Nov 2017 IEEE Spectrum

 lasersTwo of the vertical cavity surface-emitting lasers used in a new optical cochlear implant are shown here next to a matchstick. Each laser rests within a sapphire box.

Blinking lights could soon serve a whole new purpose. Recent findings have led German, Swiss, and Austrian researchers to develop a prototype hearing implant based on the concept that a series of laser pulses can trigger auditory signals from hair cells located within the inner ear.

An array of near-infrared lasers can produce a soundwave using what’s called the optoacoustic effect, the researchers believe. In their device, tiny vertical cavity surface-emitting lasers, which pulsate light at a spectrum of 1.4 to 1.9 microns, act upon the fluid within the nautilus-shaped cochlear canals in the inner ear. Basically, the infrared light is absorbed by the liquid inside the cochlea. A small fraction of the liquid will expand due to heat. If that happens rapidly enough, it generates a soundwave inside the duct of the cochlea. This stimulates or moves tiny hair cells located there, which in turn sends a signal along the auditory nerve which the brain understands as sound.

Over the last three years, the researchers have built tiny laser arrays and completed tests on guinea pigs, finding they could generate action potentials, the signals carried by auditory nerves, using vertical laser light and the optoacoustic effect. They compared stimuli in the guinea pigs from the laser array with an acoustic click. Both generated nerve signals matching in form and amplitude.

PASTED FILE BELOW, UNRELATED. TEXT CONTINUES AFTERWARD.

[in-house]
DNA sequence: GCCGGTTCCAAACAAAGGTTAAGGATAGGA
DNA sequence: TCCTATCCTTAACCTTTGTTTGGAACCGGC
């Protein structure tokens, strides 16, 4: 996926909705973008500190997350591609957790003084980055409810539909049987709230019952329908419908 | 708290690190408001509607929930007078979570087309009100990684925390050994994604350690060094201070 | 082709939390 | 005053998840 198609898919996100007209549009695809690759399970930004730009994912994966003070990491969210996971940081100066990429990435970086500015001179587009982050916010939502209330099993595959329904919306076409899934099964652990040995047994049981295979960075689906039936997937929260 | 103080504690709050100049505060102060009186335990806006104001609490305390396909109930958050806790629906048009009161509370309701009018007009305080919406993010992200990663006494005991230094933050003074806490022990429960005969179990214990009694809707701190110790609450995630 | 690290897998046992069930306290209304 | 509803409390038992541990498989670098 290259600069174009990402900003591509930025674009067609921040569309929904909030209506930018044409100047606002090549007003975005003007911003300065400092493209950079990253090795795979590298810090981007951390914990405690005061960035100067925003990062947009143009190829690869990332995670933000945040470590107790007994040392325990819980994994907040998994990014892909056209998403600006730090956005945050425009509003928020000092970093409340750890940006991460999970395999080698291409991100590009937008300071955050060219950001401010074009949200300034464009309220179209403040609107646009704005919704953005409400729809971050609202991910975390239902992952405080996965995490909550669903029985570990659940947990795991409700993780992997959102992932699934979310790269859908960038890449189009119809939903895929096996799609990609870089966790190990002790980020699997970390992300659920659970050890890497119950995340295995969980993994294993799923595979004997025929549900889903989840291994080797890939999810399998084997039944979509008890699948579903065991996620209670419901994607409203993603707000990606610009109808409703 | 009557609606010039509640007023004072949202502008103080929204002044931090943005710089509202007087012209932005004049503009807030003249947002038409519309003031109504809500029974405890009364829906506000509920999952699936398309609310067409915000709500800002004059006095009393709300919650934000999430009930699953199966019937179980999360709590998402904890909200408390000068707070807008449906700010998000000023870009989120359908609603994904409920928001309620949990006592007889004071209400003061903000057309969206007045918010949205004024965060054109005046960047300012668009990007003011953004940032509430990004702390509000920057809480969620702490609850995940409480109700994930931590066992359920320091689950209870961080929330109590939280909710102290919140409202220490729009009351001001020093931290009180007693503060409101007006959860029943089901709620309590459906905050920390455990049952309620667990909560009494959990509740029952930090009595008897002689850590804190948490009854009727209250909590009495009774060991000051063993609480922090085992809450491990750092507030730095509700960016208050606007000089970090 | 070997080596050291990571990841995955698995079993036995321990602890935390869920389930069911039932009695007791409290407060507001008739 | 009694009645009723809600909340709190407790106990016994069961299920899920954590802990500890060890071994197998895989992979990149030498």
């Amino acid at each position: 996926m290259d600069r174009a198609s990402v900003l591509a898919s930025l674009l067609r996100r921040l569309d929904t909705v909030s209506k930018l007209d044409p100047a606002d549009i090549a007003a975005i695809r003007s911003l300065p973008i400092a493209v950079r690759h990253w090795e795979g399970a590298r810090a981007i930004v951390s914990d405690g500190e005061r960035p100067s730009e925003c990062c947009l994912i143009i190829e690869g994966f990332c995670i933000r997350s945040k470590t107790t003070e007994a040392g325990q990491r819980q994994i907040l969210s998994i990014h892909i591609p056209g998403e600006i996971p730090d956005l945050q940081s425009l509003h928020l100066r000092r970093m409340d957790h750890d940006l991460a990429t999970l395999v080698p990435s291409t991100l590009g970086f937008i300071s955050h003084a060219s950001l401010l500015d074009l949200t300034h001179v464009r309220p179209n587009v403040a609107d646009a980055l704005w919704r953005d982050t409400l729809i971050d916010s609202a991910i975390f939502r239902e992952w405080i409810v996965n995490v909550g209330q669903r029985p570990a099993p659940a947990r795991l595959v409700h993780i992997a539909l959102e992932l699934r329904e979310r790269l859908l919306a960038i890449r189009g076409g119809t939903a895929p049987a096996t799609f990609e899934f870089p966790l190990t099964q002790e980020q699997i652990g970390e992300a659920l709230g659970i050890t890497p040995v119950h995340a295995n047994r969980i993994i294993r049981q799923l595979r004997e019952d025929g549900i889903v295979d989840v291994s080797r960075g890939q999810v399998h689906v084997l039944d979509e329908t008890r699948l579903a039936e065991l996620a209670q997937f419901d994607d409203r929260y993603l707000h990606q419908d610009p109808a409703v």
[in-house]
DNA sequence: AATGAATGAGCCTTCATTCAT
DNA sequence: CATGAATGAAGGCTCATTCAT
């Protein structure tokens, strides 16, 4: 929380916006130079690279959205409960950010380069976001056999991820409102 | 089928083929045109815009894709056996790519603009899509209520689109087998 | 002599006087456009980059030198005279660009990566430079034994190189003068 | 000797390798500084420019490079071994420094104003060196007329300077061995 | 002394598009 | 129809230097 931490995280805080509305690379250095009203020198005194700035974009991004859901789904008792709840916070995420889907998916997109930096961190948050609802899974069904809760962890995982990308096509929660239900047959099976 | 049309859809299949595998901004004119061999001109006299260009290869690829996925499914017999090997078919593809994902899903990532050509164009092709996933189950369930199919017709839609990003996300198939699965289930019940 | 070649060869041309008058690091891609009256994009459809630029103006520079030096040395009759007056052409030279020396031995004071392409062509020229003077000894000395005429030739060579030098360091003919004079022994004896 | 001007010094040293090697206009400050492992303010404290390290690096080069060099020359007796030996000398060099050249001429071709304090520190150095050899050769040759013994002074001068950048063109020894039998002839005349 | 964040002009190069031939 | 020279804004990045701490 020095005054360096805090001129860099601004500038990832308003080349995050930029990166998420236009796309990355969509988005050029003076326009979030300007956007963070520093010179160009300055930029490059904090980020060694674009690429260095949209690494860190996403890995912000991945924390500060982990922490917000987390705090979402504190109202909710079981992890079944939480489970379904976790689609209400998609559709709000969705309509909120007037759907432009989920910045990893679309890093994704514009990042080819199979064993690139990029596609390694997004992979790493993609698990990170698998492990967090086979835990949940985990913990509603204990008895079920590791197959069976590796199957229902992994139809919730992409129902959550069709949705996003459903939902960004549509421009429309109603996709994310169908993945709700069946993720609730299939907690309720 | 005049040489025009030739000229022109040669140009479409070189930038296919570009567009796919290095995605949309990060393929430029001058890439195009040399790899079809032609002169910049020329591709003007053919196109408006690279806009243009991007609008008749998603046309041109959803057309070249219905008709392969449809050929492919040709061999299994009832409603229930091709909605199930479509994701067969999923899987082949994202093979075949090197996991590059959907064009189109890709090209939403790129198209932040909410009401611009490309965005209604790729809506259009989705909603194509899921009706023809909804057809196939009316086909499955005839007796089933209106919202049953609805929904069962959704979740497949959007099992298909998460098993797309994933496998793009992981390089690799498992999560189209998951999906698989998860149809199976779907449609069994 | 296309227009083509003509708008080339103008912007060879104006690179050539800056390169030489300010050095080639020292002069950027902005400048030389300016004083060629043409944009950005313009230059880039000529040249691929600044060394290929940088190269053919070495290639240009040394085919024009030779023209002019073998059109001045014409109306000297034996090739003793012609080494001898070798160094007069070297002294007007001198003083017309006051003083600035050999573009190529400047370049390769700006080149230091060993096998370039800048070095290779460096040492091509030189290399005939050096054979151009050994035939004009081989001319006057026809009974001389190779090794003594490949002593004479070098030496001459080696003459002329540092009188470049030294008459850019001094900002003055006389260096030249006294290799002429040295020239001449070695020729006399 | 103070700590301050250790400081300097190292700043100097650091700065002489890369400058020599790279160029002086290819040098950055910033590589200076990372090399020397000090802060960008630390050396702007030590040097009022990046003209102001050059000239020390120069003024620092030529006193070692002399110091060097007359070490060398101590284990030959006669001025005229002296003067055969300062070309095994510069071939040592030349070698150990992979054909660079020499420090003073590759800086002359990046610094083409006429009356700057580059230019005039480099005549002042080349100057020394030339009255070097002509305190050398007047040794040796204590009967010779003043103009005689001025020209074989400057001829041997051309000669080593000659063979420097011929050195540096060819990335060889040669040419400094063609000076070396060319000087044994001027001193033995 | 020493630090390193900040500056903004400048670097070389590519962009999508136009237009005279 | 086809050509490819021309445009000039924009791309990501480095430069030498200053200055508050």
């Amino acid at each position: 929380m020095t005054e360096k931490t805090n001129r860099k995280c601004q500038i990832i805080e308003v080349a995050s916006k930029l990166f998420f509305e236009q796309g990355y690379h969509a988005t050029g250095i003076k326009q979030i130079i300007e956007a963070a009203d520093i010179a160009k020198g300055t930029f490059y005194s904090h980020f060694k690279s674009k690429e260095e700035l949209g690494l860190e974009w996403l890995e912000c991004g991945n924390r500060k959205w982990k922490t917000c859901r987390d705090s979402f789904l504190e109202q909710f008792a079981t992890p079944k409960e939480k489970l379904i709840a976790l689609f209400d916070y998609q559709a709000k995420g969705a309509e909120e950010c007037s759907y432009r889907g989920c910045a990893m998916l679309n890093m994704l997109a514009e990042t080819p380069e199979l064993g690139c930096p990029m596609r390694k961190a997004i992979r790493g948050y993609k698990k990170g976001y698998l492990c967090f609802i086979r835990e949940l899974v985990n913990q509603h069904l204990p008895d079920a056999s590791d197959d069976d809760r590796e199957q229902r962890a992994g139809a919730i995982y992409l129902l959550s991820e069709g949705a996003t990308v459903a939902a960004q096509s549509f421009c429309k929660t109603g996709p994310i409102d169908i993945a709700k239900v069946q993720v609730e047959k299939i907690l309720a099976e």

It is still early days but the hope is that this technology can be used to replace or improve hearing devices and cochlear implants, says Mark Fretz, a physicist and project manager at the Centre Suisse d’Electronique et Microtechnique (CSEM), an applied research and technology nonprofit based in Alpnach, Switzerland. The next steps would be to improve the energy efficiency of the device and make it smaller. Individual components developed for the prototype—including a tiny sapphire case for hermetically sealing implanted body sensors and an improved laser lens design—may also find other uses, such as allowing laser light to shine within the ear to improve balance.

Today’s cochlear implants rely upon sets of electrodes threaded through the skull to the inner ear. The electrodes create an electrical field which stimulates the cochlear nerve, converting ambient sound into electrical signals that the nerve carries to the brain. It’s difficult to focus an electrical field, however, so it tends to flow into other tissues, generating noise. There are still design challenges for the prototype, including how to solve issues with power consumption and how to shrink the components. A body implant cannot generate too much heat or it will damage cells and tissue around it. The researchers found that creating many, many pulses of 50 nanoseconds each essentially replicates a single burst of 50 microseconds and reduces the heat that would be generated by sustained shining. That burst is what’s needed to create an acoustic compound action potential—a signal that travels down an auditory nerve.

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